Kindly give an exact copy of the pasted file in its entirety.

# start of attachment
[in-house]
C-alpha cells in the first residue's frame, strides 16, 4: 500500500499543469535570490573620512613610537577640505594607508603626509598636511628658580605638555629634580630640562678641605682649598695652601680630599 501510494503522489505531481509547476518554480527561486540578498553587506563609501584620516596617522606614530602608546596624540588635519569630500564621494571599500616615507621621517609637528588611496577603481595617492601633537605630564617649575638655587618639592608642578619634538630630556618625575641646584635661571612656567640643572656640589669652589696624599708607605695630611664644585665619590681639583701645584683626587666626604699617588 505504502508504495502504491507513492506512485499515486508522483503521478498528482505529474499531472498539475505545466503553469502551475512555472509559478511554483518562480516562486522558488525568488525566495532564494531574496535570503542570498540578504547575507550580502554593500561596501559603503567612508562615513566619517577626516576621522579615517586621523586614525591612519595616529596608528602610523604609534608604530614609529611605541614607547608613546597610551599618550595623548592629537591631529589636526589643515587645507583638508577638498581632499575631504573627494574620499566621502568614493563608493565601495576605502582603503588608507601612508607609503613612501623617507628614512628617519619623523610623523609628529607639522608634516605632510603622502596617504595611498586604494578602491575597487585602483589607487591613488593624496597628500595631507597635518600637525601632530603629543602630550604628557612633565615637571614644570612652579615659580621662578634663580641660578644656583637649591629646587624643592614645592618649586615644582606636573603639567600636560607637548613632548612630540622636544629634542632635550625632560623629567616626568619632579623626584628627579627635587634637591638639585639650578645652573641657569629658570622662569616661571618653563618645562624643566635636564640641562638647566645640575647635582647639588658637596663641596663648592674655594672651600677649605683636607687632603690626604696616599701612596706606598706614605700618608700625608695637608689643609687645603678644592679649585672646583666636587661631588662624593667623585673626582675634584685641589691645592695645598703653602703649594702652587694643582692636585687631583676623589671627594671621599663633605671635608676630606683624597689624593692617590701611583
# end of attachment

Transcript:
[in-house]
C-alpha cells in the first residue's frame, strides 16, 4: 500500500499543469535570490573620512613610537577640505594607508603626509598636511628658580605638555629634580630640562678641605682649598695652601680630599 501510494503522489505531481509547476518554480527561486540578498553587506563609501584620516596617522606614530602608546596624540588635519569630500564621494571599500616615507621621517609637528588611496577603481595617492601633537605630564617649575638655587618639592608642578619634538630630556618625575641646584635661571612656567640643572656640589669652589696624599708607605695630611664644585665619590681639583701645584683626587666626604699617588 505504502508504495502504491507513492506512485499515486508522483503521478498528482505529474499531472498539475505545466503553469502551475512555472509559478511554483518562480516562486522558488525568488525566495532564494531574496535570503542570498540578504547575507550580502554593500561596501559603503567612508562615513566619517577626516576621522579615517586621523586614525591612519595616529596608528602610523604609534608604530614609529611605541614607547608613546597610551599618550595623548592629537591631529589636526589643515587645507583638508577638498581632499575631504573627494574620499566621502568614493563608493565601495576605502582603503588608507601612508607609503613612501623617507628614512628617519619623523610623523609628529607639522608634516605632510603622502596617504595611498586604494578602491575597487585602483589607487591613488593624496597628500595631507597635518600637525601632530603629543602630550604628557612633565615637571614644570612652579615659580621662578634663580641660578644656583637649591629646587624643592614645592618649586615644582606636573603639567600636560607637548613632548612630540622636544629634542632635550625632560623629567616626568619632579623626584628627579627635587634637591638639585639650578645652573641657569629658570622662569616661571618653563618645562624643566635636564640641562638647566645640575647635582647639588658637596663641596663648592674655594672651600677649605683636607687632603690626604696616599701612596706606598706614605700618608700625608695637608689643609687645603678644592679649585672646583666636587661631588662624593667623585673626582675634584685641589691645592695645598703653602703649594702652587694643582692636585687631583676623589671627594671621599663633605671635608676630606683624597689624593692617590701611583